Despite marriage equality now being the law of the land in Virginia, Republican lawmakers are stubbornly keeping the language of the constitutional amendment that once banned the practice in place for at least three more years, if not longer.
The Virginia Senate Committee on Privileges and Elections split 8-7 along party lines on Tuesday evening, deciding to adopt the recommendations of a subcommittee that had voted 4-2 in a voice vote earlier in the day to reject a trio of bills — SJR213, patroned by Sen. Janet Howell (D-Reston, Tysons Corner, Arlington), SJR 214, patroned by Sen. Adam Ebbin (D-Alexandria, Arlington, Belle Haven) and SJR 283, patroned by Sen. Don McEachin (D-Richmond City, Ashland, Charles City) — that would have begun the process of repealing Virginia’s now-defunct Marshall Newman Amendment, a voter-approved constitutional amendment from 2006 that prohibited any form of recognition of a same-sex relationship or contract between two unmarried partners of the same gender.
The process of amending the Virginia constitution is quite complicated. Under Virginia law, a proposed constitutional amendment must successfully pass during two separate legislative sessions that are separated by an election. If approved in both sessions, often by different legislatures, the proposed change to the constitution must then be approved by a majority of voters via a ballot measure. By rejecting efforts to repeal Marshall-Newman, Republicans on the committee have ensured that the discriminatory language will remain in the Virginia constitution for at least three years. The voters’ first chance to repeal the amendment would be in 2018 at the earliest. In order for that to happen, members of the Virginia General Assembly would have to vote to approve the repeal process prior to the 2017 elections for House of Delegates and statewide offices. Then, the newly-elected or re-elected members of the legislature would also have to approve the repeal process, which would merely put the issue on the ballot, at which point a majority of voters would have to approve the motion to repeal the amendment. Given the monumental edge that Republicans enjoy in the House of Delegates, and the gerrymandered nature of many House districts, that likely means it could be decades, not years, before the Virginia General Assembly approves the beginning of the repeal process, if at all.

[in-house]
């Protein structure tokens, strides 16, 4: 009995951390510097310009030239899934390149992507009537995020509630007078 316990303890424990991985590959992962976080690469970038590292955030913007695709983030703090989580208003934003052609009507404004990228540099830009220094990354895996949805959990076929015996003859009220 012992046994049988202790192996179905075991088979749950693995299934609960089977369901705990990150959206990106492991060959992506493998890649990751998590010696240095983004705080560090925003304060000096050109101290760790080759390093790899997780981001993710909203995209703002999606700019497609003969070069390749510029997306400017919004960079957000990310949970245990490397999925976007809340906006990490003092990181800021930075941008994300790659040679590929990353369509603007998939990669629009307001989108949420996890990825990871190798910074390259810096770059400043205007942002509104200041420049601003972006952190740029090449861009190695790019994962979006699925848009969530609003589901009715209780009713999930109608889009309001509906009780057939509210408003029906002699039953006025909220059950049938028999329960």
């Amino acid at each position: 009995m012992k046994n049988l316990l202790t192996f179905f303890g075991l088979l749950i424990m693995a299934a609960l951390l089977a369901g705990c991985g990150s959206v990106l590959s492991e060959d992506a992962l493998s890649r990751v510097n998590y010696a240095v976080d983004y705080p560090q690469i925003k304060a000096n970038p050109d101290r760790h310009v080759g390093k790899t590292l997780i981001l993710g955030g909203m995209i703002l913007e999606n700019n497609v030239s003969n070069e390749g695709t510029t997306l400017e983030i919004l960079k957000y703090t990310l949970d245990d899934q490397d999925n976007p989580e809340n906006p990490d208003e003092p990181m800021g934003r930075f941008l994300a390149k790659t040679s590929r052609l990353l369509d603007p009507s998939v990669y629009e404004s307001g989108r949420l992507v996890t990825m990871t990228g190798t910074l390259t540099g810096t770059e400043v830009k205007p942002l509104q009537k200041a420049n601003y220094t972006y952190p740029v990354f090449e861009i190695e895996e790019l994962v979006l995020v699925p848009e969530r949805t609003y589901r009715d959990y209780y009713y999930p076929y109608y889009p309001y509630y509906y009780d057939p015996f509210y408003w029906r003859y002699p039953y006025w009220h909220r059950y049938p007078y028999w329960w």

Measures similar to the bills considered by the committee have been introduced in the House of Delegates by Del. Scott Surovell (D-Mount Vernon, Fort Hunt, Hybla Valley) and Del. Rob Krupicka (D-Alexandria, Belle Haven, Arlington), but are expected to fail in the House of Delegates, which is even more hostile to LGBT rights than the Senate.
The eight senators who voted against the bills were Senators Jill Holtzman Vogel (R-Upperville, Winchester, Aldie, Jeffersonton); Steve Martin (R-Chesterfield, Colonial Heights, Amelia Court House); Mark Obenshain (R-Harrisonburg, Luray, Front Royal); Ralph Smith (R-Roanoke, Salem, Christiansburg, Austinville); Bill Carrico (R-Galax, Abingdon, Bristol, Gate City); Bryce Reeves (R-Spotsylvania, Fredericksburg, Louisa, Culpeper); Tom Garrett (R-Lynchburg, Appomattox, Farmville, Cumberland); and John Cosgrove (R-Chesapeake, Virginia Beach, Suffolk, Franklin). Martin, Smith, Reeves and Garrett had earlier voted in subcommiteee to recommend tabling the measure.
Practically, the committee’s vote has no effect on the ability of same-sex couples to marry in the commonwealth. The Marshall-Newman Amendment, as well as an underlying statutory ban on same-sex marriage, have both been declared unconstitutional by both a federal district judge and the 4th U.S. Circuit Court of Appeals. Following the U.S. Supreme Court’s decision not to hear an appeal of the case, Attorney General Mark Herring (D) and Gov. Terry McAuliffe (D) ordered state officials and local county clerks to begin recognizing same-sex marriages and granting licenses to same-gender couples. What the committee vote will do, though, is give conservatives bragging rights and a vote that they can use to appease social conservatives in the hope of avoiding a primary challenge in this year’s legislative elections. Groups like the Family Foundation of Virginia issue “report cards” grading lawmakers on whether they have supported a range of socially conservative pieces of legislation, and make recommendations to their followers regarding whether to support certain lawmakers.
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